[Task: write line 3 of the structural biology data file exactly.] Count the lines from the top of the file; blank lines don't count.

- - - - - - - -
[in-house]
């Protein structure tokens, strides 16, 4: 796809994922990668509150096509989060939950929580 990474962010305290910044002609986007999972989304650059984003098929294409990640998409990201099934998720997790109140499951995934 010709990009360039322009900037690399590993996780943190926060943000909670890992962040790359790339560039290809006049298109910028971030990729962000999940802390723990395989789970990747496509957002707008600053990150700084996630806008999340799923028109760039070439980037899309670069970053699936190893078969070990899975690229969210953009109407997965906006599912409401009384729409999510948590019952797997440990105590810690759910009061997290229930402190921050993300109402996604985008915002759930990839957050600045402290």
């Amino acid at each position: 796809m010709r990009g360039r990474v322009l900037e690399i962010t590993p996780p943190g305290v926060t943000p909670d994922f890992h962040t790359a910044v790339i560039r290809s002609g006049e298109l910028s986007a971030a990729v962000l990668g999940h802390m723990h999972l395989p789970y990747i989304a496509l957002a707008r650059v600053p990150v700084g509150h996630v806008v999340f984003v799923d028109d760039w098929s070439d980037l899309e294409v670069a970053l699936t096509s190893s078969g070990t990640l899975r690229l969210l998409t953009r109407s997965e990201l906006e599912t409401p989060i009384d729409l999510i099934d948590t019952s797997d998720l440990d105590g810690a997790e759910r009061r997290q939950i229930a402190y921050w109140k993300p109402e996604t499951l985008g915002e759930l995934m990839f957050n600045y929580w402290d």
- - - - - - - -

């Amino acid at each position: 796809m010709r990009g360039r990474v322009l900037e690399i962010t590993p996780p943190g305290v926060t943000p909670d994922f890992h962040t790359a910044v790339i560039r290809s002609g006049e298109l910028s986007a971030a990729v962000l990668g999940h802390m723990h999972l395989p789970y990747i989304a496509l957002a707008r650059v600053p990150v700084g509150h996630v806008v999340f984003v799923d028109d760039w098929s070439d980037l899309e294409v670069a970053l699936t096509s190893s078969g070990t990640l899975r690229l969210l998409t953009r109407s997965e990201l906006e599912t409401p989060i009384d729409l999510i099934d948590t019952s797997d998720l440990d105590g810690a997790e759910r009061r997290q939950i229930a402190y921050w109140k993300p109402e996604t499951l985008g915002e759930l995934m990839f957050n600045y929580w402290d």